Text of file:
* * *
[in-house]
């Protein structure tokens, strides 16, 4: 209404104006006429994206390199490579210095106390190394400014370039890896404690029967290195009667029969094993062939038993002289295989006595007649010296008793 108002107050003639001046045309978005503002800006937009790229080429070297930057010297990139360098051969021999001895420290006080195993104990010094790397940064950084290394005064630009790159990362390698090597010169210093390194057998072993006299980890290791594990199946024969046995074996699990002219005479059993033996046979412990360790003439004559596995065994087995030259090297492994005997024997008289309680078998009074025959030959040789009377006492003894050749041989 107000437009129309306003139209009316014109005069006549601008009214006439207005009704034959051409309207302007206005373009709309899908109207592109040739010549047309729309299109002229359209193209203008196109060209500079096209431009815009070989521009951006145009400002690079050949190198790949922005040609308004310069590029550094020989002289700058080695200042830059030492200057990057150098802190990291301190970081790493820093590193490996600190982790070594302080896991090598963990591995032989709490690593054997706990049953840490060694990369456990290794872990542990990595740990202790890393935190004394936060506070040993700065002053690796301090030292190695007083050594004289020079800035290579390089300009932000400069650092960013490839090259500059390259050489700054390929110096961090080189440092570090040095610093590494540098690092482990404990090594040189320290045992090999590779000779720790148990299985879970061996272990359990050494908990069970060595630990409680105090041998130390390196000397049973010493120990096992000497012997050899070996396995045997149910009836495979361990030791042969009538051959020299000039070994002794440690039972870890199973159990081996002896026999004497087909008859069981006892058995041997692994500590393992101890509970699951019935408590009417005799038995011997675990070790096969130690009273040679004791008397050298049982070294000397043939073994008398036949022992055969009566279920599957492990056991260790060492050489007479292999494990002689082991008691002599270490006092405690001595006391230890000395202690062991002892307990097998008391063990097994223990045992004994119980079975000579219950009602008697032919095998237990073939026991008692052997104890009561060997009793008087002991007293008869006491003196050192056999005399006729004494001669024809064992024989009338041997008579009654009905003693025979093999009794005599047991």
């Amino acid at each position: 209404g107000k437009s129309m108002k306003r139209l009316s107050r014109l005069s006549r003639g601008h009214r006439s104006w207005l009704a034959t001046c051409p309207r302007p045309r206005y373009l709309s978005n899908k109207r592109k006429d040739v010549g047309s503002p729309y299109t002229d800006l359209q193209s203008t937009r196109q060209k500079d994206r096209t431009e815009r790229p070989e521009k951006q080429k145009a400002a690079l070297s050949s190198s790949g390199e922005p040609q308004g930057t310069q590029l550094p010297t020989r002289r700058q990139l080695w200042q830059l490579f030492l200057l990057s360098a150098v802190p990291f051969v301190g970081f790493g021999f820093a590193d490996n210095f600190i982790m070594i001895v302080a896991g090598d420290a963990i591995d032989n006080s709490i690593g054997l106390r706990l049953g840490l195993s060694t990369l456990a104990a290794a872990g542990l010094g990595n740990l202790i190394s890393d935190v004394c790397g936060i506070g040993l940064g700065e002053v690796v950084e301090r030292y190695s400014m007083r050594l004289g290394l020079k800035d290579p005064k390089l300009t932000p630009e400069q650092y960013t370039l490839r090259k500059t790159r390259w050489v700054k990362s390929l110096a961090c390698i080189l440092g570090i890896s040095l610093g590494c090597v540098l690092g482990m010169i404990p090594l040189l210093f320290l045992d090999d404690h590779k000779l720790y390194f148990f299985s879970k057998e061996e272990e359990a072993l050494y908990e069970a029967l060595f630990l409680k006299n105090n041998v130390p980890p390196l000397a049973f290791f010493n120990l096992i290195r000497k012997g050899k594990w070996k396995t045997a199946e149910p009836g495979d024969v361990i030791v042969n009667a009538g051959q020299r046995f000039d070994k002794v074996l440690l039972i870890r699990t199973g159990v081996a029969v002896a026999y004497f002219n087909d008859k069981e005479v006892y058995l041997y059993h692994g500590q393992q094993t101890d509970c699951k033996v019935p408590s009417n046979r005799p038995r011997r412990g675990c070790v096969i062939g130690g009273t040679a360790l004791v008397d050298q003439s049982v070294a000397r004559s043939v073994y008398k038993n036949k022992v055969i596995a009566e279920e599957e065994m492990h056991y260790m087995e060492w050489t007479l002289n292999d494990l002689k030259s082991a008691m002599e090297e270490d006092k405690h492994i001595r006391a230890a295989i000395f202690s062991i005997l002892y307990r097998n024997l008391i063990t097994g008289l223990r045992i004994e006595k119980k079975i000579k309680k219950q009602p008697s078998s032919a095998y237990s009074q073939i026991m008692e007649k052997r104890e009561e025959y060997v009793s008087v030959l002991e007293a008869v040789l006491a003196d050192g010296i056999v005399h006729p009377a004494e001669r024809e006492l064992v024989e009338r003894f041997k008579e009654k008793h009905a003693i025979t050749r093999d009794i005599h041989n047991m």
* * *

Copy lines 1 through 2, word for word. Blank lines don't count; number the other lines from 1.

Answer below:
[in-house]
């Protein structure tokens, strides 16, 4: 209404104006006429994206390199490579210095106390190394400014370039890896404690029967290195009667029969094993062939038993002289295989006595007649010296008793 108002107050003639001046045309978005503002800006937009790229080429070297930057010297990139360098051969021999001895420290006080195993104990010094790397940064950084290394005064630009790159990362390698090597010169210093390194057998072993006299980890290791594990199946024969046995074996699990002219005479059993033996046979412990360790003439004559596995065994087995030259090297492994005997024997008289309680078998009074025959030959040789009377006492003894050749041989 107000437009129309306003139209009316014109005069006549601008009214006439207005009704034959051409309207302007206005373009709309899908109207592109040739010549047309729309299109002229359209193209203008196109060209500079096209431009815009070989521009951006145009400002690079050949190198790949922005040609308004310069590029550094020989002289700058080695200042830059030492200057990057150098802190990291301190970081790493820093590193490996600190982790070594302080896991090598963990591995032989709490690593054997706990049953840490060694990369456990290794872990542990990595740990202790890393935190004394936060506070040993700065002053690796301090030292190695007083050594004289020079800035290579390089300009932000400069650092960013490839090259500059390259050489700054390929110096961090080189440092570090040095610093590494540098690092482990404990090594040189320290045992090999590779000779720790148990299985879970061996272990359990050494908990069970060595630990409680105090041998130390390196000397049973010493120990096992000497012997050899070996396995045997149910009836495979361990030791042969009538051959020299000039070994002794440690039972870890199973159990081996002896026999004497087909008859069981006892058995041997692994500590393992101890509970699951019935408590009417005799038995011997675990070790096969130690009273040679004791008397050298049982070294000397043939073994008398036949022992055969009566279920599957492990056991260790060492050489007479292999494990002689082991008691002599270490006092405690001595006391230890000395202690062991002892307990097998008391063990097994223990045992004994119980079975000579219950009602008697032919095998237990073939026991008692052997104890009561060997009793008087002991007293008869006491003196050192056999005399006729004494001669024809064992024989009338041997008579009654009905003693025979093999009794005599047991």